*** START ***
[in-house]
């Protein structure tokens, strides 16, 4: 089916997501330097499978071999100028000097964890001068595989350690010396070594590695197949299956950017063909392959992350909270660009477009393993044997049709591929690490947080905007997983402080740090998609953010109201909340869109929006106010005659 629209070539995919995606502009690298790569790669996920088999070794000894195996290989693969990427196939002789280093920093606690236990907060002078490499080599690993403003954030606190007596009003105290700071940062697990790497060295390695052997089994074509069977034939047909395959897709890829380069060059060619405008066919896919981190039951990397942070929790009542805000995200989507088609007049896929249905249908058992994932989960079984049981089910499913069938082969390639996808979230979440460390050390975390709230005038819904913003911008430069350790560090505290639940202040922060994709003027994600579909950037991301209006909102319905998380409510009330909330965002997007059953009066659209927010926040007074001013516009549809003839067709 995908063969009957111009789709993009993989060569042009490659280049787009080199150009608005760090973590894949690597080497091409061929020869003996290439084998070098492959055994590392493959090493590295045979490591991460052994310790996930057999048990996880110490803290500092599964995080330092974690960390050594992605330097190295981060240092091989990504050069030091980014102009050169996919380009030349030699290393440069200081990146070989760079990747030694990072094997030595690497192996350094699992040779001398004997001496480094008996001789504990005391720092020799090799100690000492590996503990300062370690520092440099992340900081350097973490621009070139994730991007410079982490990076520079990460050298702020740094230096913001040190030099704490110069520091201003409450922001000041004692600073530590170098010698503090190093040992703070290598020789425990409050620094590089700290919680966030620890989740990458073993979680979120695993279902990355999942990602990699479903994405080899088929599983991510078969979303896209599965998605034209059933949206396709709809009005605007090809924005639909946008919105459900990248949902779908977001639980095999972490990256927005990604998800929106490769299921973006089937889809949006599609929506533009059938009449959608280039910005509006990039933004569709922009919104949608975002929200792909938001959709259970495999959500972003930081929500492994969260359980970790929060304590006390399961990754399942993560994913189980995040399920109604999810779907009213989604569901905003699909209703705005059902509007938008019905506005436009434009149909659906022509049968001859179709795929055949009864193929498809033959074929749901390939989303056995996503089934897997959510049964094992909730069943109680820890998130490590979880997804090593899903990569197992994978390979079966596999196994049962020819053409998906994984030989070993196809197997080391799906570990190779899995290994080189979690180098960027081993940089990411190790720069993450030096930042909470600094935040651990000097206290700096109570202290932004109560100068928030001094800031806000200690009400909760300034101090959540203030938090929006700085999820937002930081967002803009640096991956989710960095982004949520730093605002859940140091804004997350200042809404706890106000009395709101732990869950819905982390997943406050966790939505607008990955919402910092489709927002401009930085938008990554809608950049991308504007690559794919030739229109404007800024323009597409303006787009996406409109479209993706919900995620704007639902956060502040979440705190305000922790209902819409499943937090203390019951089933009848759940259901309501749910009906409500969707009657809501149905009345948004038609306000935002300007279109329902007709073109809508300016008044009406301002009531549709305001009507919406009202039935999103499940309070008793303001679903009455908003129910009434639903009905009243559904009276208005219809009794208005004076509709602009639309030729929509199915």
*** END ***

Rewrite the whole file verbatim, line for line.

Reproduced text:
[in-house]
């Protein structure tokens, strides 16, 4: 089916997501330097499978071999100028000097964890001068595989350690010396070594590695197949299956950017063909392959992350909270660009477009393993044997049709591929690490947080905007997983402080740090998609953010109201909340869109929006106010005659 629209070539995919995606502009690298790569790669996920088999070794000894195996290989693969990427196939002789280093920093606690236990907060002078490499080599690993403003954030606190007596009003105290700071940062697990790497060295390695052997089994074509069977034939047909395959897709890829380069060059060619405008066919896919981190039951990397942070929790009542805000995200989507088609007049896929249905249908058992994932989960079984049981089910499913069938082969390639996808979230979440460390050390975390709230005038819904913003911008430069350790560090505290639940202040922060994709003027994600579909950037991301209006909102319905998380409510009330909330965002997007059953009066659209927010926040007074001013516009549809003839067709 995908063969009957111009789709993009993989060569042009490659280049787009080199150009608005760090973590894949690597080497091409061929020869003996290439084998070098492959055994590392493959090493590295045979490591991460052994310790996930057999048990996880110490803290500092599964995080330092974690960390050594992605330097190295981060240092091989990504050069030091980014102009050169996919380009030349030699290393440069200081990146070989760079990747030694990072094997030595690497192996350094699992040779001398004997001496480094008996001789504990005391720092020799090799100690000492590996503990300062370690520092440099992340900081350097973490621009070139994730991007410079982490990076520079990460050298702020740094230096913001040190030099704490110069520091201003409450922001000041004692600073530590170098010698503090190093040992703070290598020789425990409050620094590089700290919680966030620890989740990458073993979680979120695993279902990355999942990602990699479903994405080899088929599983991510078969979303896209599965998605034209059933949206396709709809009005605007090809924005639909946008919105459900990248949902779908977001639980095999972490990256927005990604998800929106490769299921973006089937889809949006599609929506533009059938009449959608280039910005509006990039933004569709922009919104949608975002929200792909938001959709259970495999959500972003930081929500492994969260359980970790929060304590006390399961990754399942993560994913189980995040399920109604999810779907009213989604569901905003699909209703705005059902509007938008019905506005436009434009149909659906022509049968001859179709795929055949009864193929498809033959074929749901390939989303056995996503089934897997959510049964094992909730069943109680820890998130490590979880997804090593899903990569197992994978390979079966596999196994049962020819053409998906994984030989070993196809197997080391799906570990190779899995290994080189979690180098960027081993940089990411190790720069993450030096930042909470600094935040651990000097206290700096109570202290932004109560100068928030001094800031806000200690009400909760300034101090959540203030938090929006700085999820937002930081967002803009640096991956989710960095982004949520730093605002859940140091804004997350200042809404706890106000009395709101732990869950819905982390997943406050966790939505607008990955919402910092489709927002401009930085938008990554809608950049991308504007690559794919030739229109404007800024323009597409303006787009996406409109479209993706919900995620704007639902956060502040979440705190305000922790209902819409499943937090203390019951089933009848759940259901309501749910009906409500969707009657809501149905009345948004038609306000935002300007279109329902007709073109809508300016008044009406301002009531549709305001009507919406009202039935999103499940309070008793303001679903009455908003129910009434639903009905009243559904009276208005219809009794208005004076509709602009639309030729929509199915």